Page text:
Is Every Montessori School the Same?
Montessori schools are all independent from one another. The difference is in the teacher training and certification of the school. Here at Mastro Montessori our teachers are all trained by AMI (Association Montessori International). AMI was founded by Dr. Montessori many years ago to protect the integrity of her work. Mastro Montessori Academy is the only Montessori school in Monmouth County to receive the highest recognition status for the Montessori program granted by AMI.
Why Do Montessori Classes Group Different Age Levels Together?
When younger children enter the classroom they have the opportunity to observe older children. The older children serve as role models and mentors for the younger children. We look at the classroom as an extension of their home, where children are respecting one another and exhibit the grace, courtesy and social skills to build a strong, stable community.
Why Do Montessori Classes Tend To Be Larger than Those Found in Many Other Schools?
Montessori classes are commonly larger as they include children covering at least a three-year age span. This is because often the best teacher of a four-year-old is another somewhat older child. This process is good for both the older child (the role model) and the younger child. In a Montessori classroom the teacher is not the primary focus; the larger group size encourages the children to learn from each other.
Why Do Most Montessori Schools Ask Young Children to Attend Five Days a Week?
Children need consistency, order, and empowerment. A five-day a week program creates the consistency that is so important to young children and is essential in developing a strong sense of security.
Why Do Most Montessori Schools Want Children to Enter at Age Three or Younger?
Learning that takes place during the early childhood years comes spontaneously without effort. The Montessori experience seems to work best when children enter a Montessori program at age two or younger and stay at least through the kindergarten year.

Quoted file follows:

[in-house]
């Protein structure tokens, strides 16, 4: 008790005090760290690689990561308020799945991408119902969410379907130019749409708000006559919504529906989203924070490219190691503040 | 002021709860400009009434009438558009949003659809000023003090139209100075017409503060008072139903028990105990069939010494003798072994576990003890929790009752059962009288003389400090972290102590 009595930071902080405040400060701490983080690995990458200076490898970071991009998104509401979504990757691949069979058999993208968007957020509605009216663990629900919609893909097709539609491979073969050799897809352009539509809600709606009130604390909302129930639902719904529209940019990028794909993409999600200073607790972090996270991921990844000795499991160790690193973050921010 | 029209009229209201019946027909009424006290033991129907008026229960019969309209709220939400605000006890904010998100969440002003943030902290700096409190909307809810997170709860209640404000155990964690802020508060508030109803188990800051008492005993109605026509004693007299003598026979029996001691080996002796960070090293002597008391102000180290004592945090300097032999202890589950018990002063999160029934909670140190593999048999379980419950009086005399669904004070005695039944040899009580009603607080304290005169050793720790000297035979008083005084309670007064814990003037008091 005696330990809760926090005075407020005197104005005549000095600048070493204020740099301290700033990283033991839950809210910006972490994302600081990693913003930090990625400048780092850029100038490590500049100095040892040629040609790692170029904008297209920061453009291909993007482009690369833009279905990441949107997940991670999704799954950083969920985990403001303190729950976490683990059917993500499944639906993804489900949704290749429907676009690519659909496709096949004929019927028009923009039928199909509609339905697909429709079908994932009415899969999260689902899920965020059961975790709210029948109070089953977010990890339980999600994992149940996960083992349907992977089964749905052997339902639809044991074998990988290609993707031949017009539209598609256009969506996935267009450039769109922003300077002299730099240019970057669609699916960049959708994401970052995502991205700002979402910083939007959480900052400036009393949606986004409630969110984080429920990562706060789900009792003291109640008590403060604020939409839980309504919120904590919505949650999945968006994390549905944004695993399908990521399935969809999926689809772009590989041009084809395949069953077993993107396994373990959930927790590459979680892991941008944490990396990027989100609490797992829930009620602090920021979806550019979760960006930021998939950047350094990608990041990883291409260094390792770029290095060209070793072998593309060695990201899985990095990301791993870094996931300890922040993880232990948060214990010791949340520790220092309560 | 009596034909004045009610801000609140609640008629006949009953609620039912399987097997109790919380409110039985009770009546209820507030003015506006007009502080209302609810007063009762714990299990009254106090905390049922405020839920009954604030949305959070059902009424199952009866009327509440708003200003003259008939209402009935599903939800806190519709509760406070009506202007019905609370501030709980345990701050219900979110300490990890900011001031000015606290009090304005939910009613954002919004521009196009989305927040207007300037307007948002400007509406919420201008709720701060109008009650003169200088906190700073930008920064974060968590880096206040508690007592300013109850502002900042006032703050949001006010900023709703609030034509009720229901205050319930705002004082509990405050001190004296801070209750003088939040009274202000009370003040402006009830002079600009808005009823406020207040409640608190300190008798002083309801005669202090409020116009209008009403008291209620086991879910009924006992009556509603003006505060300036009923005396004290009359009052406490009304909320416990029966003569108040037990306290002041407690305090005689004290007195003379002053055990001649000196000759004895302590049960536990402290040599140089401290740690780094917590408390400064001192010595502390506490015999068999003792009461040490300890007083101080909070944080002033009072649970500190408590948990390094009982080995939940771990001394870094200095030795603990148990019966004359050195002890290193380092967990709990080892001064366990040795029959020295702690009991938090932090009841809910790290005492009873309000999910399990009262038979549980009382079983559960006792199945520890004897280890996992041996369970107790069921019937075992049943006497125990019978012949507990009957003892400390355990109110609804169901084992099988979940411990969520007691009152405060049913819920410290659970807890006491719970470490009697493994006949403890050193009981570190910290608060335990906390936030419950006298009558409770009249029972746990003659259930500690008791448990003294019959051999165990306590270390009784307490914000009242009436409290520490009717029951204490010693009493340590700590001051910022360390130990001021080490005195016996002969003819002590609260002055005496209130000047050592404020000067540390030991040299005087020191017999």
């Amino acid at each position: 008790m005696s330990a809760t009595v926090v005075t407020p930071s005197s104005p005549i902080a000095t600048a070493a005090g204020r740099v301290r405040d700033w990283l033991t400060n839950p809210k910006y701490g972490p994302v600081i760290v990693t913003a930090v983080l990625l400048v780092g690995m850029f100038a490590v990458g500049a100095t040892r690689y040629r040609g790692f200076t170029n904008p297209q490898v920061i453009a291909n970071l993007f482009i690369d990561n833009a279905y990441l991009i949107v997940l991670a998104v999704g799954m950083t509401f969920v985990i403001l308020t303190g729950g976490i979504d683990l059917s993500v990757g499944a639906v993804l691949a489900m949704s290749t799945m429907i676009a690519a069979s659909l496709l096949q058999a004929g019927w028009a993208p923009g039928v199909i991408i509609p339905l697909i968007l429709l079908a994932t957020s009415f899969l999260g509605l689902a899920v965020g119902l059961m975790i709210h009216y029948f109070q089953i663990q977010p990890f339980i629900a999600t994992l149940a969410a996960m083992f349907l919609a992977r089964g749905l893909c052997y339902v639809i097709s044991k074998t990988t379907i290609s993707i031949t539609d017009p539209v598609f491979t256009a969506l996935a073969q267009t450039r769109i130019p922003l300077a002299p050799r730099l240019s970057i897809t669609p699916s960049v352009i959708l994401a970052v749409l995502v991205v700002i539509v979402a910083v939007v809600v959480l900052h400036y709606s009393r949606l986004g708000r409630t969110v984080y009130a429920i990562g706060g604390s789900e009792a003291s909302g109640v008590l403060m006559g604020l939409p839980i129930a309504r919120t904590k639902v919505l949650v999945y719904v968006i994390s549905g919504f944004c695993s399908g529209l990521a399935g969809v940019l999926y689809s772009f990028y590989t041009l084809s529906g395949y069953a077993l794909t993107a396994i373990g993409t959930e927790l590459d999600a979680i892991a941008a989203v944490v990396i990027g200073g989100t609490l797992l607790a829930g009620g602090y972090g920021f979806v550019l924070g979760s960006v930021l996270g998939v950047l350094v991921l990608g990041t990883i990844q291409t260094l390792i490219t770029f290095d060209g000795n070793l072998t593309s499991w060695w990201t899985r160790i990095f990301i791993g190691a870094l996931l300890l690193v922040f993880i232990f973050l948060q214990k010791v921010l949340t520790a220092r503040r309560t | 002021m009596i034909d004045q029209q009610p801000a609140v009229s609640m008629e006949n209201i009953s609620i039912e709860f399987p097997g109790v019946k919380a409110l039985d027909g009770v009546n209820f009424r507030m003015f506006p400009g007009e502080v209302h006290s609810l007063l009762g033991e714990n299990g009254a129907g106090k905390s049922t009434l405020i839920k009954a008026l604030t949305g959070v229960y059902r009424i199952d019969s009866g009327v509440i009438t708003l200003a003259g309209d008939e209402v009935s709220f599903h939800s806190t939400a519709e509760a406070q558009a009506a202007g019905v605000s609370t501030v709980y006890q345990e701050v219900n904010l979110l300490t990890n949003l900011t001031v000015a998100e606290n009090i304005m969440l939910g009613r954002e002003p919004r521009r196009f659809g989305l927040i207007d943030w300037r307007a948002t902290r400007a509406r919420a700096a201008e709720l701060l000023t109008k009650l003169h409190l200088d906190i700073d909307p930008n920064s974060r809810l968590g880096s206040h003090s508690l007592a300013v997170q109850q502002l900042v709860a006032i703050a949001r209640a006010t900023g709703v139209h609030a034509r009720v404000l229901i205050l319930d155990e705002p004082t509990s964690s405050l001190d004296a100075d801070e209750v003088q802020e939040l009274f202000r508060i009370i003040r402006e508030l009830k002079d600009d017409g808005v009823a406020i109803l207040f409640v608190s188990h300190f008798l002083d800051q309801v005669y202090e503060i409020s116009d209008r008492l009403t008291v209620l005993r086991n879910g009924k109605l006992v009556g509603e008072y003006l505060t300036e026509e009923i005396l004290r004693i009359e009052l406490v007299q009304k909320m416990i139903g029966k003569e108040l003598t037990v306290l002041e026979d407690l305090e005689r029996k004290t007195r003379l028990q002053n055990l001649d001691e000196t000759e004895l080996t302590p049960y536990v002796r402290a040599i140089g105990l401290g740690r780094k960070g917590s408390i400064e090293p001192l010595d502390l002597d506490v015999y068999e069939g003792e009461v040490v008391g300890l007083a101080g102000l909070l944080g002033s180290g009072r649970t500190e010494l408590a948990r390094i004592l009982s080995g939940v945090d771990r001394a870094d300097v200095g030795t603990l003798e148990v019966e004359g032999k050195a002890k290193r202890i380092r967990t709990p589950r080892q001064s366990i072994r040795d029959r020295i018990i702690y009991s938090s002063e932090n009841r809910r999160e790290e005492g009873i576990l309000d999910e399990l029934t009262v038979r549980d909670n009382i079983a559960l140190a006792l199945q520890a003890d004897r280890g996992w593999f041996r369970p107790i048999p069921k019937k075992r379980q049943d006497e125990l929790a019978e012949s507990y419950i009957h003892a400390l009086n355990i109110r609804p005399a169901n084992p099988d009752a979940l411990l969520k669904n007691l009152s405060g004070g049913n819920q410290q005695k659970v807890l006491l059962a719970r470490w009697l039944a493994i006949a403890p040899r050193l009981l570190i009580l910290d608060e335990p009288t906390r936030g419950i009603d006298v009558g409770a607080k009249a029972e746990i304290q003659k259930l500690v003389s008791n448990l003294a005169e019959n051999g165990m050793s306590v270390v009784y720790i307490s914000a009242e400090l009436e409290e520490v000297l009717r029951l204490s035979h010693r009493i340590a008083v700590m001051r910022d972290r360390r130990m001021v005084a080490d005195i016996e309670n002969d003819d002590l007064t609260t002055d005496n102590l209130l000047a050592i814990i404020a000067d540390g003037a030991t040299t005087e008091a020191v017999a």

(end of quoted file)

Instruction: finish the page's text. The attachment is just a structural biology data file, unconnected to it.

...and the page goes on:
Children entering at age four or five do not consistently come to the end of the three-year cycle having developed the same skills, work habits, or values.

Do Children Who Enroll in the Toddler Community (15 months to 3 years) Have to Stay for the Primary Program (3-6 years)?
Admission to the Toddler community requires a commitment from parents to enroll their child in the Primary program through the kindergarten year. This allows our teachers to work with a child during all sensitive periods of development and demonstrates a family’s commitment to the Montessori method. It also allows children to truly blossom as their growth and learning come to fruition in the primary final year of kindergarten.
How Can Montessori Teachers Meet the Needs of So Many Different Children?
Great teachers help learners get to the point where their minds and hearts are open, leaving them ready to learn. In effective schools, students are not so much motivated by getting good grades as they are by a basic love of learning. As parents know their own children’s learning styles and temperaments, teachers, too, develop this sense of each child’s uniqueness by spending a number of years with the students and their parents.
Is There Much Teacher Turnover?
Our teachers truly enjoy working here, and most stay with us for significant portions of their careers. What little turnover we have is the result of life transitions such as having babies, moving out of the area, or retirement. Together, the faculty has over 80 years of experience teaching at the academy.
Why Is a Montessori Classroom Called a “Prepared Environment?”

The Prepared Environment is unique to the Montessori Method of Education. The calm, well-ordered environment allows for movement and activity and facilitates independent learning and exploration. Here, children experience a combination of freedom and self-discipline, as guided by this rich environment. Uncluttered and well maintained, the environment is both beautiful and inviting.

The Prepared Environment is designed to meet the needs of each individual child at different stages of development. The child-sized furniture, shelves and materials allow the children opportunity to do for themselves what otherwise would only be accomplished with the aid of an adult.

Will My Child Be Able to Adjust to Traditional Public or Private Schools After Montessori?
There is nothing inherent in Montessori that causes children to have a hard time if they are transferred to traditional or private schools. Most children adapt to their new setting fairly quickly, making new friends, and being successful.
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